I move that this Bill be now received for final consideration.
ELECTORAL BILL, 1923.—REPORT.
I beg to second the motion.
I think it is not necessary that any of the Clauses of the Bill should be re-committed. Most of the amendments in the paper are put down in consequence of undertakings given during the Committee stage. Only amendments to the Bill itself are on the paper to-day, so that the report stage cannot finish to-day, and will have to go over to to-morrow. I now move the first amendment which is in Sub-section 2 (b) of Section 1, to delete all from the word "for," line 29, to the word "others," line 32 inclusive, and to substitute the words "Business premises."
I beg to move Amendment 2, in Section 1, Sub-section 2 (c), line 37, to insert the word "foundation" before "scholarship" and to add after "scholarship" the words "Or if a woman obtained a non-foundation scholarship."
This is a technical matter concerning the University of Dublin, but the Dáil may fairly ask that I should explain that technicality so that all can understand it. There are two points, one is that the words as standing in the Bill are indefinite because there are various scholarships in the University of Dublin. From the date of the Charter there was one special kind of scholarship established which gave the holders of the scholarships the privilege of becoming members of the Corporation of the College—that is the Corporation of the Provost, Fellows and Scholars, and as they were members of the Corporation they were called foundation scholars. These were the words chosen by the Minister so that he accepted the principle of the words I am proposing here. I wish to put the word "foundation" before "scholarship," so that only those who obtain our principal scholarships or foundation-scholarships would be entitled to the Parliamentary vote. We have various other scholarships which do not entitle those holding them to the Parliamentary vote, but all I ask is that those who have in the past been entitled to vote should be able to get their vote in the future. There is a second point which involves a principle which the Dáil has already sanctioned, and that is that we should not impose any disability upon women. Some twenty-five years ago when we opened scholarships to women there was the difficulty that if they obtained foundation scholarships they would have the right to the Parliamentary vote, to which women were then not entitled by the law of the land. And, further, they would have the right to rooms and Commons in the College which was inconvenient, and therefore the University set up scholarships to be awarded for the same examinations and for the same literary qualifications which they called non-foundation scholarships, because they were eligible only for women. If a woman obtains a non-foundation scholarship she is as qualified by her scholarship and her literary and scientific attainments as a man is, and I take it, therefore, that there will be no objection to this amendment which means that if a man gets a particular scholarship, a foundation scholarship, he gets the Parliamentary vote, and if a woman gets a non-foundation scholarship she will also get the Parliamentary vote.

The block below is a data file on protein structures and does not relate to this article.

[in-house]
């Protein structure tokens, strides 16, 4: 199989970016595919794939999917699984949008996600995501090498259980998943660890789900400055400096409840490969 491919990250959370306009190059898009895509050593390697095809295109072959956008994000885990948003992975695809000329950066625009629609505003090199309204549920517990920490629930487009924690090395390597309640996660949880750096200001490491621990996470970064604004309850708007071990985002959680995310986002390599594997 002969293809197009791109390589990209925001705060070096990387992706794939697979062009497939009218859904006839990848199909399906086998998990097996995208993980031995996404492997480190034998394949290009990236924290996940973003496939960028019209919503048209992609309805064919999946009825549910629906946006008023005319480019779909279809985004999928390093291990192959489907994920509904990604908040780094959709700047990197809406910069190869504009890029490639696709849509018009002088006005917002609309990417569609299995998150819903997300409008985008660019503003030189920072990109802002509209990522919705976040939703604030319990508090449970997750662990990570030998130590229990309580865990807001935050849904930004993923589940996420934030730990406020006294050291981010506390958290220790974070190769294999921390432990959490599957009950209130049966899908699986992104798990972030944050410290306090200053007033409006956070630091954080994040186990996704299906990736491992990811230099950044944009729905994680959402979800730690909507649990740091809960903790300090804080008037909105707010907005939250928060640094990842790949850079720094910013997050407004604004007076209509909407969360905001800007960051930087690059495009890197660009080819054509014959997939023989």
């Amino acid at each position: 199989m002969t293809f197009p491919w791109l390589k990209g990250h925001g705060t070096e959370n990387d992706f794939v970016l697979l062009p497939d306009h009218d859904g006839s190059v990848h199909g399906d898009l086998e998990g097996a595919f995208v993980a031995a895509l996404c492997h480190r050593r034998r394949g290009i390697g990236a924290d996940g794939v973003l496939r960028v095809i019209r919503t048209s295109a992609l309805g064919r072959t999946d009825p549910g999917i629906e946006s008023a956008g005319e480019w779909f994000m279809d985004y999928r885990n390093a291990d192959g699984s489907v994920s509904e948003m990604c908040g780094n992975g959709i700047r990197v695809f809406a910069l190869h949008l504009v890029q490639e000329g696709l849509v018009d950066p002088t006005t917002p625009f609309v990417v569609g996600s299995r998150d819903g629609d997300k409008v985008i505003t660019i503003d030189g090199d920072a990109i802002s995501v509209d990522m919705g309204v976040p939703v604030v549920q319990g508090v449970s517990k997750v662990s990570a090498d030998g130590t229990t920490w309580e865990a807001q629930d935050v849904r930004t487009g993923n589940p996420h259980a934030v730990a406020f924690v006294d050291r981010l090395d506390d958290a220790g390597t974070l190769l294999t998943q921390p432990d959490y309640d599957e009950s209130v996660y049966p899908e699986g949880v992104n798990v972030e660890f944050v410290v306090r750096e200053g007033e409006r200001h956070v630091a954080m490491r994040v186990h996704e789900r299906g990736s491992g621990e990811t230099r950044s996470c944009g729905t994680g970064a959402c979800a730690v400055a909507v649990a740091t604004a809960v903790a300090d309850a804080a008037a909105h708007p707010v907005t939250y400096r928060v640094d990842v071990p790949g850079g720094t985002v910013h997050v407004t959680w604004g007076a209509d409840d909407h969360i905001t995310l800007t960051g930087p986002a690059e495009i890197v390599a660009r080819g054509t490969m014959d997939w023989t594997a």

I beg formally to second the amendment.
I accept the amendment.